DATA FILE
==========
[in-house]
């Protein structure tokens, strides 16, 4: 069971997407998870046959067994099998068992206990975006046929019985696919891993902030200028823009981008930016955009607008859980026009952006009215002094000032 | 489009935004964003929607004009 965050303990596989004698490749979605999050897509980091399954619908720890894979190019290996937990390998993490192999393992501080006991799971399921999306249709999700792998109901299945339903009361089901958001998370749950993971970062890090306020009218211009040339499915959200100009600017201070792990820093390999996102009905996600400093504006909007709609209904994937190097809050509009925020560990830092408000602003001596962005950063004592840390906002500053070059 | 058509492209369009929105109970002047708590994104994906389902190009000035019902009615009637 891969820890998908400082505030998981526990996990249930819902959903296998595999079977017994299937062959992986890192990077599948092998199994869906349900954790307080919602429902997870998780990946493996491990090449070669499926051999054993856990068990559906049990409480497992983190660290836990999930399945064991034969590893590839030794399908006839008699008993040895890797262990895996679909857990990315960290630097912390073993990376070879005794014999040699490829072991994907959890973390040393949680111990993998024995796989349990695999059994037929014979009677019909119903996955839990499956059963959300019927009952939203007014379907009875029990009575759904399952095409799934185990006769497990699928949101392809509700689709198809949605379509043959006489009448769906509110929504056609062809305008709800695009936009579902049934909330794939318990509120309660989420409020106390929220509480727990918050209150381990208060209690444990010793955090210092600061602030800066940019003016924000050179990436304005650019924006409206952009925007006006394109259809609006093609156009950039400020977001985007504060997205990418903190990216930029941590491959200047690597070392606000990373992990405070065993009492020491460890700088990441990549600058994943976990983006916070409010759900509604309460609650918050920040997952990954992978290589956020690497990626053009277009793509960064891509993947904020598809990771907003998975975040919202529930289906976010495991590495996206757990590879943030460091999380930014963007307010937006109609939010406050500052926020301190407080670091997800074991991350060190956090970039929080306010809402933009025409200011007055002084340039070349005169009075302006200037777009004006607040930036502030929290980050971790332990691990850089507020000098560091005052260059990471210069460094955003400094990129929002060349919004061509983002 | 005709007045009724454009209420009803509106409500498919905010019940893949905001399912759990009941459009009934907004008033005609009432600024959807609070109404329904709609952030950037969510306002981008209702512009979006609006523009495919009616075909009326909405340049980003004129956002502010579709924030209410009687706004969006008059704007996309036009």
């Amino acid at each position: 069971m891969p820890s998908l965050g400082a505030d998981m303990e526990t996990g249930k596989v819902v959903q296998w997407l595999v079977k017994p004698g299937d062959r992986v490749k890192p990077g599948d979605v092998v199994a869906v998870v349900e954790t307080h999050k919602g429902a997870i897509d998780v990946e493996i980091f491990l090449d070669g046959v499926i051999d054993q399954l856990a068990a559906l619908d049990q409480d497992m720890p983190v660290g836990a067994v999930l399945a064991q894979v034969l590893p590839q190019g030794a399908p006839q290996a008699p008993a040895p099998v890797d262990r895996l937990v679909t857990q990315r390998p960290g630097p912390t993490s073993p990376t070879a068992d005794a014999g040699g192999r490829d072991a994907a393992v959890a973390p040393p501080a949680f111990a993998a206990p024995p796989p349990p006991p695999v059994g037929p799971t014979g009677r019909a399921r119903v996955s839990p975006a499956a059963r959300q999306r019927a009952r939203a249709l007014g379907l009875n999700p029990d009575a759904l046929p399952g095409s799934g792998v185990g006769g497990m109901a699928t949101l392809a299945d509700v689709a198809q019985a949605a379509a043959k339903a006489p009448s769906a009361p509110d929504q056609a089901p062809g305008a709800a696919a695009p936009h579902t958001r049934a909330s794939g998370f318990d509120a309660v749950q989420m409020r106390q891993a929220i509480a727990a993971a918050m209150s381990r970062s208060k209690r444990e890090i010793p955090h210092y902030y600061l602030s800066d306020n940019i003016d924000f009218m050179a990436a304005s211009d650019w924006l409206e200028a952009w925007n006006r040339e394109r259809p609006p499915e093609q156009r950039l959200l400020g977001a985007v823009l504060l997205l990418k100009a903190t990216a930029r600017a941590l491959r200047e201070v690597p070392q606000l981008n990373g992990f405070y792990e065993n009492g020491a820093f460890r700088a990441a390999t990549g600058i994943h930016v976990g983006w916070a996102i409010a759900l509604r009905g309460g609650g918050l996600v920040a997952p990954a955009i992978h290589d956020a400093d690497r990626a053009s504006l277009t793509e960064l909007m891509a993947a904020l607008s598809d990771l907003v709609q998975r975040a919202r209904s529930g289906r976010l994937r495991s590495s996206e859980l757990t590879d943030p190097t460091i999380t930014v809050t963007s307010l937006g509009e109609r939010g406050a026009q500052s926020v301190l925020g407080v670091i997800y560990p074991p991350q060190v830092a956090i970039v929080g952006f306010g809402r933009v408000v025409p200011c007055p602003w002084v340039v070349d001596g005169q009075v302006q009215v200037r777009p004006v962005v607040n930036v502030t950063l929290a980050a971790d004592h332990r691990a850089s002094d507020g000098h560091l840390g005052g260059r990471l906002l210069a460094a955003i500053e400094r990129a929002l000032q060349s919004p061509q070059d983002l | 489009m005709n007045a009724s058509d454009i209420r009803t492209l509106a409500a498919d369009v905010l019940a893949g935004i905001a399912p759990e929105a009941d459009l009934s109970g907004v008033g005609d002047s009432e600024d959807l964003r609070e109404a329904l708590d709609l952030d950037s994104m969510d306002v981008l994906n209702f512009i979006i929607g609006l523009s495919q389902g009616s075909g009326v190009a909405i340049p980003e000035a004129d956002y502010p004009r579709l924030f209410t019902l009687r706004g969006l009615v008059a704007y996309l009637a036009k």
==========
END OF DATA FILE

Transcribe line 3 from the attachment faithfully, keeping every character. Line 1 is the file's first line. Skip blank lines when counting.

């Amino acid at each position: 069971m891969p820890s998908l965050g400082a505030d998981m303990e526990t996990g249930k596989v819902v959903q296998w997407l595999v079977k017994p004698g299937d062959r992986v490749k890192p990077g599948d979605v092998v199994a869906v998870v349900e954790t307080h999050k919602g429902a997870i897509d998780v990946e493996i980091f491990l090449d070669g046959v499926i051999d054993q399954l856990a068990a559906l619908d049990q409480d497992m720890p983190v660290g836990a067994v999930l399945a064991q894979v034969l590893p590839q190019g030794a399908p006839q290996a008699p008993a040895p099998v890797d262990r895996l937990v679909t857990q990315r390998p960290g630097p912390t993490s073993p990376t070879a068992d005794a014999g040699g192999r490829d072991a994907a393992v959890a973390p040393p501080a949680f111990a993998a206990p024995p796989p349990p006991p695999v059994g037929p799971t014979g009677r019909a399921r119903v996955s839990p975006a499956a059963r959300q999306r019927a009952r939203a249709l007014g379907l009875n999700p029990d009575a759904l046929p399952g095409s799934g792998v185990g006769g497990m109901a699928t949101l392809a299945d509700v689709a198809q019985a949605a379509a043959k339903a006489p009448s769906a009361p509110d929504q056609a089901p062809g305008a709800a696919a695009p936009h579902t958001r049934a909330s794939g998370f318990d509120a309660v749950q989420m409020r106390q891993a929220i509480a727990a993971a918050m209150s381990r970062s208060k209690r444990e890090i010793p955090h210092y902030y600061l602030s800066d306020n940019i003016d924000f009218m050179a990436a304005s211009d650019w924006l409206e200028a952009w925007n006006r040339e394109r259809p609006p499915e093609q156009r950039l959200l400020g977001a985007v823009l504060l997205l990418k100009a903190t990216a930029r600017a941590l491959r200047e201070v690597p070392q606000l981008n990373g992990f405070y792990e065993n009492g020491a820093f460890r700088a990441a390999t990549g600058i994943h930016v976990g983006w916070a996102i409010a759900l509604r009905g309460g609650g918050l996600v920040a997952p990954a955009i992978h290589d956020a400093d690497r990626a053009s504006l277009t793509e960064l909007m891509a993947a904020l607008s598809d990771l907003v709609q998975r975040a919202r209904s529930g289906r976010l994937r495991s590495s996206e859980l757990t590879d943030p190097t460091i999380t930014v809050t963007s307010l937006g509009e109609r939010g406050a026009q500052s926020v301190l925020g407080v670091i997800y560990p074991p991350q060190v830092a956090i970039v929080g952006f306010g809402r933009v408000v025409p200011c007055p602003w002084v340039v070349d001596g005169q009075v302006q009215v200037r777009p004006v962005v607040n930036v502030t950063l929290a980050a971790d004592h332990r691990a850089s002094d507020g000098h560091l840390g005052g260059r990471l906002l210069a460094a955003i500053e400094r990129a929002l000032q060349s919004p061509q070059d983002l | 489009m005709n007045a009724s058509d454009i209420r009803t492209l509106a409500a498919d369009v905010l019940a893949g935004i905001a399912p759990e929105a009941d459009l009934s109970g907004v008033g005609d002047s009432e600024d959807l964003r609070e109404a329904l708590d709609l952030d950037s994104m969510d306002v981008l994906n209702f512009i979006i929607g609006l523009s495919q389902g009616s075909g009326v190009a909405i340049p980003e000035a004129d956002y502010p004009r579709l924030f209410t019902l009687r706004g969006l009615v008059a704007y996309l009637a036009k």